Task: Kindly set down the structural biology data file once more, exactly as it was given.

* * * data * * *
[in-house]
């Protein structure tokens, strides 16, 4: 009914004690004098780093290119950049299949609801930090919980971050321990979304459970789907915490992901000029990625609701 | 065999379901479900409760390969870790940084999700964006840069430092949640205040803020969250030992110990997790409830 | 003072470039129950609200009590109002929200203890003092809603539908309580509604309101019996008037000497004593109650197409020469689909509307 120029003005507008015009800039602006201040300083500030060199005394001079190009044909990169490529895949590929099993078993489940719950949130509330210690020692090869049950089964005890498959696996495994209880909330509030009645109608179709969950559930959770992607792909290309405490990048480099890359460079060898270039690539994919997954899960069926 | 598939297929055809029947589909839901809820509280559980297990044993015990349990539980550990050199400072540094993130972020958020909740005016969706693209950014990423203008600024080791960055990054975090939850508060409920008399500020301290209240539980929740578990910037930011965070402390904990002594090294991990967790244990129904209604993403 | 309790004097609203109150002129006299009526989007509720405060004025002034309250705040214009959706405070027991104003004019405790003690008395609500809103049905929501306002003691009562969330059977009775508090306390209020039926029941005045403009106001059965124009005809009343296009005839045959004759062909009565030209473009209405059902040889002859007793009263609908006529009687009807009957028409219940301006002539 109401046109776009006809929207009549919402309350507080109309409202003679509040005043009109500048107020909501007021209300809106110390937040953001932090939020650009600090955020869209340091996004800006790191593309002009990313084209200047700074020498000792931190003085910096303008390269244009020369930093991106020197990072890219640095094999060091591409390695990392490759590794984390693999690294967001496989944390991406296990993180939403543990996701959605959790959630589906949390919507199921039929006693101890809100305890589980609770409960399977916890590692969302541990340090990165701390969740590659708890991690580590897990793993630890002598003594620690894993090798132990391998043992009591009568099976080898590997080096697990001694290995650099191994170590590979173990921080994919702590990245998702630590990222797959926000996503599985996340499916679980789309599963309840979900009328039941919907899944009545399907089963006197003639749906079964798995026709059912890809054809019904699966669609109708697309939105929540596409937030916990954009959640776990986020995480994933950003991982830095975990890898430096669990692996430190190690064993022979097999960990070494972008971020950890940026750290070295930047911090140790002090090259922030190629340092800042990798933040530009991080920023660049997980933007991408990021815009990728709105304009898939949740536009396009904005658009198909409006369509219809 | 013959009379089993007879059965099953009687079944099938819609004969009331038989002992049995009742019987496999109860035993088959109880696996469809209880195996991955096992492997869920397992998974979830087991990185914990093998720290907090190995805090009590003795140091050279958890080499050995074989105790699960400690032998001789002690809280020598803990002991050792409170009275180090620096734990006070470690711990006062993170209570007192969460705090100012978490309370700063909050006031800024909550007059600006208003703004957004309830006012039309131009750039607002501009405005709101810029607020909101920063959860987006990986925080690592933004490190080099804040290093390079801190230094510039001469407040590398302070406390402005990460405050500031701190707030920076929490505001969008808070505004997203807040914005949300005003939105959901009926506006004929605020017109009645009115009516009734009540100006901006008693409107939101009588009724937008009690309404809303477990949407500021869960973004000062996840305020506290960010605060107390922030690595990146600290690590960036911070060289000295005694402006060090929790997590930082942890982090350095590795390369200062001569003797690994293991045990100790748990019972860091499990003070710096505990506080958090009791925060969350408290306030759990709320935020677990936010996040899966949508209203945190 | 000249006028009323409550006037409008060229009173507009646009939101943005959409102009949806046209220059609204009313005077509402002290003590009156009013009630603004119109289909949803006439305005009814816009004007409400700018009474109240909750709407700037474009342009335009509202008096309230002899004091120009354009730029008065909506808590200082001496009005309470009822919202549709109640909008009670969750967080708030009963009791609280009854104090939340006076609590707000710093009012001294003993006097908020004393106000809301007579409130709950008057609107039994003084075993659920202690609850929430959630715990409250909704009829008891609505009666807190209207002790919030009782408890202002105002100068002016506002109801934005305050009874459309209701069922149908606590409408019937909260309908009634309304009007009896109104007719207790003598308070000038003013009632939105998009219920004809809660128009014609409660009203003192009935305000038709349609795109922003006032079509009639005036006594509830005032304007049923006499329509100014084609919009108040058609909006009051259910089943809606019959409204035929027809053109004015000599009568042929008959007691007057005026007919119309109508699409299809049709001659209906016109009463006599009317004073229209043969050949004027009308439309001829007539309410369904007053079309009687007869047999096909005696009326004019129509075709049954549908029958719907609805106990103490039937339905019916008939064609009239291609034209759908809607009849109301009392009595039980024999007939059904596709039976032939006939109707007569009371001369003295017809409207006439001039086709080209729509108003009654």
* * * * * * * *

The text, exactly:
[in-house]
């Protein structure tokens, strides 16, 4: 009914004690004098780093290119950049299949609801930090919980971050321990979304459970789907915490992901000029990625609701 | 065999379901479900409760390969870790940084999700964006840069430092949640205040803020969250030992110990997790409830 | 003072470039129950609200009590109002929200203890003092809603539908309580509604309101019996008037000497004593109650197409020469689909509307 120029003005507008015009800039602006201040300083500030060199005394001079190009044909990169490529895949590929099993078993489940719950949130509330210690020692090869049950089964005890498959696996495994209880909330509030009645109608179709969950559930959770992607792909290309405490990048480099890359460079060898270039690539994919997954899960069926 | 598939297929055809029947589909839901809820509280559980297990044993015990349990539980550990050199400072540094993130972020958020909740005016969706693209950014990423203008600024080791960055990054975090939850508060409920008399500020301290209240539980929740578990910037930011965070402390904990002594090294991990967790244990129904209604993403 | 309790004097609203109150002129006299009526989007509720405060004025002034309250705040214009959706405070027991104003004019405790003690008395609500809103049905929501306002003691009562969330059977009775508090306390209020039926029941005045403009106001059965124009005809009343296009005839045959004759062909009565030209473009209405059902040889002859007793009263609908006529009687009807009957028409219940301006002539 109401046109776009006809929207009549919402309350507080109309409202003679509040005043009109500048107020909501007021209300809106110390937040953001932090939020650009600090955020869209340091996004800006790191593309002009990313084209200047700074020498000792931190003085910096303008390269244009020369930093991106020197990072890219640095094999060091591409390695990392490759590794984390693999690294967001496989944390991406296990993180939403543990996701959605959790959630589906949390919507199921039929006693101890809100305890589980609770409960399977916890590692969302541990340090990165701390969740590659708890991690580590897990793993630890002598003594620690894993090798132990391998043992009591009568099976080898590997080096697990001694290995650099191994170590590979173990921080994919702590990245998702630590990222797959926000996503599985996340499916679980789309599963309840979900009328039941919907899944009545399907089963006197003639749906079964798995026709059912890809054809019904699966669609109708697309939105929540596409937030916990954009959640776990986020995480994933950003991982830095975990890898430096669990692996430190190690064993022979097999960990070494972008971020950890940026750290070295930047911090140790002090090259922030190629340092800042990798933040530009991080920023660049997980933007991408990021815009990728709105304009898939949740536009396009904005658009198909409006369509219809 | 013959009379089993007879059965099953009687079944099938819609004969009331038989002992049995009742019987496999109860035993088959109880696996469809209880195996991955096992492997869920397992998974979830087991990185914990093998720290907090190995805090009590003795140091050279958890080499050995074989105790699960400690032998001789002690809280020598803990002991050792409170009275180090620096734990006070470690711990006062993170209570007192969460705090100012978490309370700063909050006031800024909550007059600006208003703004957004309830006012039309131009750039607002501009405005709101810029607020909101920063959860987006990986925080690592933004490190080099804040290093390079801190230094510039001469407040590398302070406390402005990460405050500031701190707030920076929490505001969008808070505004997203807040914005949300005003939105959901009926506006004929605020017109009645009115009516009734009540100006901006008693409107939101009588009724937008009690309404809303477990949407500021869960973004000062996840305020506290960010605060107390922030690595990146600290690590960036911070060289000295005694402006060090929790997590930082942890982090350095590795390369200062001569003797690994293991045990100790748990019972860091499990003070710096505990506080958090009791925060969350408290306030759990709320935020677990936010996040899966949508209203945190 | 000249006028009323409550006037409008060229009173507009646009939101943005959409102009949806046209220059609204009313005077509402002290003590009156009013009630603004119109289909949803006439305005009814816009004007409400700018009474109240909750709407700037474009342009335009509202008096309230002899004091120009354009730029008065909506808590200082001496009005309470009822919202549709109640909008009670969750967080708030009963009791609280009854104090939340006076609590707000710093009012001294003993006097908020004393106000809301007579409130709950008057609107039994003084075993659920202690609850929430959630715990409250909704009829008891609505009666807190209207002790919030009782408890202002105002100068002016506002109801934005305050009874459309209701069922149908606590409408019937909260309908009634309304009007009896109104007719207790003598308070000038003013009632939105998009219920004809809660128009014609409660009203003192009935305000038709349609795109922003006032079509009639005036006594509830005032304007049923006499329509100014084609919009108040058609909006009051259910089943809606019959409204035929027809053109004015000599009568042929008959007691007057005026007919119309109508699409299809049709001659209906016109009463006599009317004073229209043969050949004027009308439309001829007539309410369904007053079309009687007869047999096909005696009326004019129509075709049954549908029958719907609805106990103490039937339905019916008939064609009239291609034209759908809607009849109301009392009595039980024999007939059904596709039976032939006939109707007569009371001369003295017809409207006439001039086709080209729509108003009654």